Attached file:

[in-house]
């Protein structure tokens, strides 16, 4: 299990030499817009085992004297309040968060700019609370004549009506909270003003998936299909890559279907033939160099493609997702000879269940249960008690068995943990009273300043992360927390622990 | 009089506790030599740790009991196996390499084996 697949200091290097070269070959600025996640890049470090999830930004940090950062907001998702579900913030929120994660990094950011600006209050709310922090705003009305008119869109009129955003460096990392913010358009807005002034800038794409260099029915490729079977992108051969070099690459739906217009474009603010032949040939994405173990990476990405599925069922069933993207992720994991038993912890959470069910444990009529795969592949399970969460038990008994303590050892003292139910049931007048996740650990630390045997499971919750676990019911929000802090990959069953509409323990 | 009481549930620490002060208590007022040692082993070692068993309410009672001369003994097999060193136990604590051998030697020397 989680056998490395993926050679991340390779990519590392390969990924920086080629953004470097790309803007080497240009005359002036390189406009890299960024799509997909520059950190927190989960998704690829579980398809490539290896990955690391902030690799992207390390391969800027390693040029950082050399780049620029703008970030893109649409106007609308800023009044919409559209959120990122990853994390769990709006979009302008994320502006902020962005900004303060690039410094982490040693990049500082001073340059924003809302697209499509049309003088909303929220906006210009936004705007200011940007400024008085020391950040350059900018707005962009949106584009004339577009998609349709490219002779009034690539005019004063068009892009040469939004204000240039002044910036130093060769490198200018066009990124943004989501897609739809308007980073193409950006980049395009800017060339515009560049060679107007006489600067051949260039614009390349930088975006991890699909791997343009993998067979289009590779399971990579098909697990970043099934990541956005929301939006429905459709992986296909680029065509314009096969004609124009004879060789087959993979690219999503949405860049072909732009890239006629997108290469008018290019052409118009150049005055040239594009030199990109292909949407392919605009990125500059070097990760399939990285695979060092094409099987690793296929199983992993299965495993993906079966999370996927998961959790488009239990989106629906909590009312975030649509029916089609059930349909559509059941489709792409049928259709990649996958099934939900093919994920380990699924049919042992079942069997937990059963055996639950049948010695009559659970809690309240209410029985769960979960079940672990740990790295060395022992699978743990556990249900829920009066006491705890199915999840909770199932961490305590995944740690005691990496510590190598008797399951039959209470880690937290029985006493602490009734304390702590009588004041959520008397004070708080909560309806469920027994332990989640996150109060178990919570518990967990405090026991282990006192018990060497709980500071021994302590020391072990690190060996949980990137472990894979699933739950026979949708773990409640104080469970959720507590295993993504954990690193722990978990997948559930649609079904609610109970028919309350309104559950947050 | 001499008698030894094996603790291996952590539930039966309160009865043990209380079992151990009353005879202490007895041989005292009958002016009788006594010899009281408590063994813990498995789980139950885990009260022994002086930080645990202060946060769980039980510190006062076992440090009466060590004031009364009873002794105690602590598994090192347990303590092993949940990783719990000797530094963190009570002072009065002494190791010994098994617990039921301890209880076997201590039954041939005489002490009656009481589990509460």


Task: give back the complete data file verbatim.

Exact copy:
[in-house]
């Protein structure tokens, strides 16, 4: 299990030499817009085992004297309040968060700019609370004549009506909270003003998936299909890559279907033939160099493609997702000879269940249960008690068995943990009273300043992360927390622990 | 009089506790030599740790009991196996390499084996 697949200091290097070269070959600025996640890049470090999830930004940090950062907001998702579900913030929120994660990094950011600006209050709310922090705003009305008119869109009129955003460096990392913010358009807005002034800038794409260099029915490729079977992108051969070099690459739906217009474009603010032949040939994405173990990476990405599925069922069933993207992720994991038993912890959470069910444990009529795969592949399970969460038990008994303590050892003292139910049931007048996740650990630390045997499971919750676990019911929000802090990959069953509409323990 | 009481549930620490002060208590007022040692082993070692068993309410009672001369003994097999060193136990604590051998030697020397 989680056998490395993926050679991340390779990519590392390969990924920086080629953004470097790309803007080497240009005359002036390189406009890299960024799509997909520059950190927190989960998704690829579980398809490539290896990955690391902030690799992207390390391969800027390693040029950082050399780049620029703008970030893109649409106007609308800023009044919409559209959120990122990853994390769990709006979009302008994320502006902020962005900004303060690039410094982490040693990049500082001073340059924003809302697209499509049309003088909303929220906006210009936004705007200011940007400024008085020391950040350059900018707005962009949106584009004339577009998609349709490219002779009034690539005019004063068009892009040469939004204000240039002044910036130093060769490198200018066009990124943004989501897609739809308007980073193409950006980049395009800017060339515009560049060679107007006489600067051949260039614009390349930088975006991890699909791997343009993998067979289009590779399971990579098909697990970043099934990541956005929301939006429905459709992986296909680029065509314009096969004609124009004879060789087959993979690219999503949405860049072909732009890239006629997108290469008018290019052409118009150049005055040239594009030199990109292909949407392919605009990125500059070097990760399939990285695979060092094409099987690793296929199983992993299965495993993906079966999370996927998961959790488009239990989106629906909590009312975030649509029916089609059930349909559509059941489709792409049928259709990649996958099934939900093919994920380990699924049919042992079942069997937990059963055996639950049948010695009559659970809690309240209410029985769960979960079940672990740990790295060395022992699978743990556990249900829920009066006491705890199915999840909770199932961490305590995944740690005691990496510590190598008797399951039959209470880690937290029985006493602490009734304390702590009588004041959520008397004070708080909560309806469920027994332990989640996150109060178990919570518990967990405090026991282990006192018990060497709980500071021994302590020391072990690190060996949980990137472990894979699933739950026979949708773990409640104080469970959720507590295993993504954990690193722990978990997948559930649609079904609610109970028919309350309104559950947050 | 001499008698030894094996603790291996952590539930039966309160009865043990209380079992151990009353005879202490007895041989005292009958002016009788006594010899009281408590063994813990498995789980139950885990009260022994002086930080645990202060946060769980039980510190006062076992440090009466060590004031009364009873002794105690602590598994090192347990303590092993949940990783719990000797530094963190009570002072009065002494190791010994098994617990039921301890209880076997201590039954041939005489002490009656009481589990509460």